Several factors limit successful hand emasculation and pollination in grain legumes:
Cowpeas are easier to cross than other grain legumes. Flowers are large and easy to manipulate, the keel is straight, beaked and not twisted. Cowpea flowers have few floral nodes per raceme, and tend to have a lower rate of abortion than many other species. Usually 8-12 seeds are produced per cross. Figure 1 and Figure 2 show an inflorescence and parts of a cowpea flower.
Conventional crossing methods have several disadvantages:
Premature flower drops and bud abortion are greatest when the seed plant nears maturation, when the two gametes are incompatible, and when temperatures are high and humidities low.
IITA developed a rapid and effective method of hand emasculating and crossing cowpeas. It consists of removing the upper half of the petals starting with a partial cut opposite the stylar and staminal section. Following pollination with a freshly opened flower, leave the crossed bud uncovered.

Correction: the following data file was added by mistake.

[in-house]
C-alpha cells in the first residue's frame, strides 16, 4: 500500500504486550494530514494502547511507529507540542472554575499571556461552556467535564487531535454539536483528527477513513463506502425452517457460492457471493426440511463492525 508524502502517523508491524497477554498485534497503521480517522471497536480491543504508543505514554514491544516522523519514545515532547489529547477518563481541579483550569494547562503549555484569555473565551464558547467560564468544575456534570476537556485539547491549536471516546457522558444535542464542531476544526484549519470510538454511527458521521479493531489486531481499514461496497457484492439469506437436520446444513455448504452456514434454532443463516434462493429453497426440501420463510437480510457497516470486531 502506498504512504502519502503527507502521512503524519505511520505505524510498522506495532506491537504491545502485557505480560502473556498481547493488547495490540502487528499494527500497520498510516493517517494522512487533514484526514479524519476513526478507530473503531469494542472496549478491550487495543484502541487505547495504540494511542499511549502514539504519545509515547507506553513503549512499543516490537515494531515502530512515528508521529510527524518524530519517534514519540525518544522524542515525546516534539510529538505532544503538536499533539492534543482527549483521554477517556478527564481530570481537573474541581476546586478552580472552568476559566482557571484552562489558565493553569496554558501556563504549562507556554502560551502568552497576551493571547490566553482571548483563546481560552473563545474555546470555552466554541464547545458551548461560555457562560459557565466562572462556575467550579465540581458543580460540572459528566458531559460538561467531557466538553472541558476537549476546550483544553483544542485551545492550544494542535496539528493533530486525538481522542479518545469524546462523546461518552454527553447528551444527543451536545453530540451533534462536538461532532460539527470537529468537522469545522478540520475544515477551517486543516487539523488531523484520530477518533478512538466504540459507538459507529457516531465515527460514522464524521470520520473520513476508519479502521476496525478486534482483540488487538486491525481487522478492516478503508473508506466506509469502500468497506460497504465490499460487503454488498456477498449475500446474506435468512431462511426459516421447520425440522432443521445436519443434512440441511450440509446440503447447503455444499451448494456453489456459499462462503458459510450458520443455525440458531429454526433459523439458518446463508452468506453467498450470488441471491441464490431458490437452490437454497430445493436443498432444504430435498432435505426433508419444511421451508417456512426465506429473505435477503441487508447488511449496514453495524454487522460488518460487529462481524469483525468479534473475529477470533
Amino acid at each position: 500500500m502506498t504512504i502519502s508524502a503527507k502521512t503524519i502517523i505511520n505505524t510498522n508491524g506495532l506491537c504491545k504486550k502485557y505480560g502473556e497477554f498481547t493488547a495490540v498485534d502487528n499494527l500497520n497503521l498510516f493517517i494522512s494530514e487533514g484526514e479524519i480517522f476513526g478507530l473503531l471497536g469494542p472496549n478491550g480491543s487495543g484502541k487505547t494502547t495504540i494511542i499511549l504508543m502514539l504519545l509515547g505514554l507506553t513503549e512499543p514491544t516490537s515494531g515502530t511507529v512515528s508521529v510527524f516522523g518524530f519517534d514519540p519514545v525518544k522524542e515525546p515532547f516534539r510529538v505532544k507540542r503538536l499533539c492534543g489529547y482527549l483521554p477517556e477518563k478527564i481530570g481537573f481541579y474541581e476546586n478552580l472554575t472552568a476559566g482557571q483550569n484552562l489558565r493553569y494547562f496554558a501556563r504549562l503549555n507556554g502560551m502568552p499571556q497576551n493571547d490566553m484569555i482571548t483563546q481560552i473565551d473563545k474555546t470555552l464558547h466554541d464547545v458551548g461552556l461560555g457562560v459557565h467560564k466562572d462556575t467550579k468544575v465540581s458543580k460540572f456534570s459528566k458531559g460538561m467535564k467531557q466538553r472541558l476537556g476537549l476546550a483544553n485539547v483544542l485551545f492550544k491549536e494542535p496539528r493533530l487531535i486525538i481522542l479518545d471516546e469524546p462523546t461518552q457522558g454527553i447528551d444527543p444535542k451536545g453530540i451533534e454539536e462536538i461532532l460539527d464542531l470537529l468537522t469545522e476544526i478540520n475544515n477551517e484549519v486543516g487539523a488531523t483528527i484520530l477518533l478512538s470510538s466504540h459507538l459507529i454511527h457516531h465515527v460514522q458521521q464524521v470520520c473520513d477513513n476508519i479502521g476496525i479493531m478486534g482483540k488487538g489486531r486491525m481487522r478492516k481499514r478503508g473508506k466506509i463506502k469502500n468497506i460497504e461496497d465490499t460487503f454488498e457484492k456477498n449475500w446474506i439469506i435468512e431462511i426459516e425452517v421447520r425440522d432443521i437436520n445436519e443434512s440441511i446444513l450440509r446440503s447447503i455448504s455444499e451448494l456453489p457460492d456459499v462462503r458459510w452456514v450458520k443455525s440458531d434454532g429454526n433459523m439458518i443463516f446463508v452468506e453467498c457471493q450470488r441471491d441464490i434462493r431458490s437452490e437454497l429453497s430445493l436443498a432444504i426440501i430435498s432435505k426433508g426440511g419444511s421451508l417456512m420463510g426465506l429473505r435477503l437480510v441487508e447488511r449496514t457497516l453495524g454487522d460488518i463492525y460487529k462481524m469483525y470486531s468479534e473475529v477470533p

The process of emasculation and pollination can be accomplished at the rate of one to two a minute with an average of only 10-20% success. This means a minimum of 2-10 minutes per cross (5-10 individual flowers crossed) to assure success. However, synchronizing flowering under low temperatures and high humidity increases the success of hand crossing to 50%.
Normally, at least 8-10 seeds are produced per developed fruit. Attempts on male sterile (MS2 MS2) plants produce a much higher percentage of success (70-80% on an average) and they require only pollination - no emasculation.
|Objectives, Study materials, Practicals|
|1||Principles of cowpea crossing|
|7||Suggestions for trainers|